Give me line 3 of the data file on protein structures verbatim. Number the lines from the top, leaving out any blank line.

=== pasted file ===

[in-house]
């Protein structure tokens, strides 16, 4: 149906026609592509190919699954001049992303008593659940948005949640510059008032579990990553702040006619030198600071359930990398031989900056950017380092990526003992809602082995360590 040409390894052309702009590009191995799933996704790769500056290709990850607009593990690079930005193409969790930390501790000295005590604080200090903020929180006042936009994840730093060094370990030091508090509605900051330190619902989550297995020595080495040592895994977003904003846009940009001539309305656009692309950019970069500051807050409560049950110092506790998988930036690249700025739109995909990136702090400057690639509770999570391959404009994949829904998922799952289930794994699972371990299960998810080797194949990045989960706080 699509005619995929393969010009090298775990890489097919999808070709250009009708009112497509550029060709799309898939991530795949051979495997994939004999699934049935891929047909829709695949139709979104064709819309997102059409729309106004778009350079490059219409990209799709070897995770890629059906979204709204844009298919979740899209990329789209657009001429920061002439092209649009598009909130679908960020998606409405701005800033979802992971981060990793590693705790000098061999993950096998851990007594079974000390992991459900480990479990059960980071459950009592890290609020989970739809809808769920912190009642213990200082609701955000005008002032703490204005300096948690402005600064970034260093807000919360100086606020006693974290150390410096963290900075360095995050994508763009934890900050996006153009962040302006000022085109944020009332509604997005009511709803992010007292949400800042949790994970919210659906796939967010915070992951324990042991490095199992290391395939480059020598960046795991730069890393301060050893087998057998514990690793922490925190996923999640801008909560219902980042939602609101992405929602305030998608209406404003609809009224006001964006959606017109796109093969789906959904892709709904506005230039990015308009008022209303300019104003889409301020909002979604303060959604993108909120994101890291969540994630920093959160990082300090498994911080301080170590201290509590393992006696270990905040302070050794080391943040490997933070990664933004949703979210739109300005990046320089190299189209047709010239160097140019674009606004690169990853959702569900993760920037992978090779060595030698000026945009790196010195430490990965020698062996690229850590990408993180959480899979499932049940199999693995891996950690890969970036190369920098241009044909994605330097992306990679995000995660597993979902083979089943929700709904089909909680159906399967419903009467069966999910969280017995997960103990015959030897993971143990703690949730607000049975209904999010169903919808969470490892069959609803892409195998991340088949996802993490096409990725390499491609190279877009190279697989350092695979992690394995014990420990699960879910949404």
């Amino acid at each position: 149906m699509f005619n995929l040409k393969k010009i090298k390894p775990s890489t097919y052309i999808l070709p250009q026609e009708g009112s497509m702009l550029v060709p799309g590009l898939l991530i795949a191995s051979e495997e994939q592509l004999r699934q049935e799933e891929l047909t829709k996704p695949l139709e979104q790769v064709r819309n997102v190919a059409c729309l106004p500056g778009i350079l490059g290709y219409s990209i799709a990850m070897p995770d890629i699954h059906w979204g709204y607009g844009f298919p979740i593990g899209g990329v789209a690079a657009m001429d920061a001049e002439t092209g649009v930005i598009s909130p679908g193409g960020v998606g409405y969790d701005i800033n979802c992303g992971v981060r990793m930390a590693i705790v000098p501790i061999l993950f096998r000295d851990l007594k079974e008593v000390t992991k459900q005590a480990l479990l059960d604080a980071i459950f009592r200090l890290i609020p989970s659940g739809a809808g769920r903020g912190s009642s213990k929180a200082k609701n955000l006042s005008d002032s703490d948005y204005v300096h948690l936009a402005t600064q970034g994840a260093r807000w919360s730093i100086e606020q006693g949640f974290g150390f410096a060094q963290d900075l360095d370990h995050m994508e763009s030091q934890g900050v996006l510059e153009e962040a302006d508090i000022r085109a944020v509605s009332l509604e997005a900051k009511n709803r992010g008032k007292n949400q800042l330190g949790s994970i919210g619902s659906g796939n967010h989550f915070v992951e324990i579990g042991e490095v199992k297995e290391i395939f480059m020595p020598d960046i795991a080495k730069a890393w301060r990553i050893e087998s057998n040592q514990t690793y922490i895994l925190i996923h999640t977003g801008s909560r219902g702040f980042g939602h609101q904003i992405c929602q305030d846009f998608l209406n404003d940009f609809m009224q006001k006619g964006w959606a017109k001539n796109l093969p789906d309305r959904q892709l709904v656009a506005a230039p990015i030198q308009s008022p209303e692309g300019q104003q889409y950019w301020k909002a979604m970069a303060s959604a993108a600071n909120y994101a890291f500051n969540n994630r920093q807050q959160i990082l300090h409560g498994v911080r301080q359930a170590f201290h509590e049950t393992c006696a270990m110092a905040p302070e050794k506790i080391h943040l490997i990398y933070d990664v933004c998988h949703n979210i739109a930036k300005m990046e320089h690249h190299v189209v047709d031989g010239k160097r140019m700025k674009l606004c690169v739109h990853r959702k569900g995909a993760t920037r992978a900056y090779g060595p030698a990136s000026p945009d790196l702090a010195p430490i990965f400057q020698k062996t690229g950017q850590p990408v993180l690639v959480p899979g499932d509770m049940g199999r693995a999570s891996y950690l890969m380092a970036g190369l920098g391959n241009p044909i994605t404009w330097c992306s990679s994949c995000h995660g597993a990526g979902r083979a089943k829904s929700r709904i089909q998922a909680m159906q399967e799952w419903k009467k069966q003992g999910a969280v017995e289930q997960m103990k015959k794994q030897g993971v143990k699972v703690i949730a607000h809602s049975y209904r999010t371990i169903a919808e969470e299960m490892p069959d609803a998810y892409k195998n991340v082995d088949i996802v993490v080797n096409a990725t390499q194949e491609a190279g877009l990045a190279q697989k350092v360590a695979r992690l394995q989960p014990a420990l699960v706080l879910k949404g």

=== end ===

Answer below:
């Amino acid at each position: 149906m699509f005619n995929l040409k393969k010009i090298k390894p775990s890489t097919y052309i999808l070709p250009q026609e009708g009112s497509m702009l550029v060709p799309g590009l898939l991530i795949a191995s051979e495997e994939q592509l004999r699934q049935e799933e891929l047909t829709k996704p695949l139709e979104q790769v064709r819309n997102v190919a059409c729309l106004p500056g778009i350079l490059g290709y219409s990209i799709a990850m070897p995770d890629i699954h059906w979204g709204y607009g844009f298919p979740i593990g899209g990329v789209a690079a657009m001429d920061a001049e002439t092209g649009v930005i598009s909130p679908g193409g960020v998606g409405y969790d701005i800033n979802c992303g992971v981060r990793m930390a590693i705790v000098p501790i061999l993950f096998r000295d851990l007594k079974e008593v000390t992991k459900q005590a480990l479990l059960d604080a980071i459950f009592r200090l890290i609020p989970s659940g739809a809808g769920r903020g912190s009642s213990k929180a200082k609701n955000l006042s005008d002032s703490d948005y204005v300096h948690l936009a402005t600064q970034g994840a260093r807000w919360s730093i100086e606020q006693g949640f974290g150390f410096a060094q963290d900075l360095d370990h995050m994508e763009s030091q934890g900050v996006l510059e153009e962040a302006d508090i000022r085109a944020v509605s009332l509604e997005a900051k009511n709803r992010g008032k007292n949400q800042l330190g949790s994970i919210g619902s659906g796939n967010h989550f915070v992951e324990i579990g042991e490095v199992k297995e290391i395939f480059m020595p020598d960046i795991a080495k730069a890393w301060r990553i050893e087998s057998n040592q514990t690793y922490i895994l925190i996923h999640t977003g801008s909560r219902g702040f980042g939602h609101q904003i992405c929602q305030d846009f998608l209406n404003d940009f609809m009224q006001k006619g964006w959606a017109k001539n796109l093969p789906d309305r959904q892709l709904v656009a506005a230039p990015i030198q308009s008022p209303e692309g300019q104003q889409y950019w301020k909002a979604m970069a303060s959604a993108a600071n909120y994101a890291f500051n969540n994630r920093q807050q959160i990082l300090h409560g498994v911080r301080q359930a170590f201290h509590e049950t393992c006696a270990m110092a905040p302070e050794k506790i080391h943040l490997i990398y933070d990664v933004c998988h949703n979210i739109a930036k300005m990046e320089h690249h190299v189209v047709d031989g010239k160097r140019m700025k674009l606004c690169v739109h990853r959702k569900g995909a993760t920037r992978a900056y090779g060595p030698a990136s000026p945009d790196l702090a010195p430490i990965f400057q020698k062996t690229g950017q850590p990408v993180l690639v959480p899979g499932d509770m049940g199999r693995a999570s891996y950690l890969m380092a970036g190369l920098g391959n241009p044909i994605t404009w330097c992306s990679s994949c995000h995660g597993a990526g979902r083979a089943k829904s929700r709904i089909q998922a909680m159906q399967e799952w419903k009467k069966q003992g999910a969280v017995e289930q997960m103990k015959k794994q030897g993971v143990k699972v703690i949730a607000h809602s049975y209904r999010t371990i169903a919808e969470e299960m490892p069959d609803a998810y892409k195998n991340v082995d088949i996802v993490v080797n096409a990725t390499q194949e491609a190279g877009l990045a190279q697989k350092v360590a695979r992690l394995q989960p014990a420990l699960v706080l879910k949404g």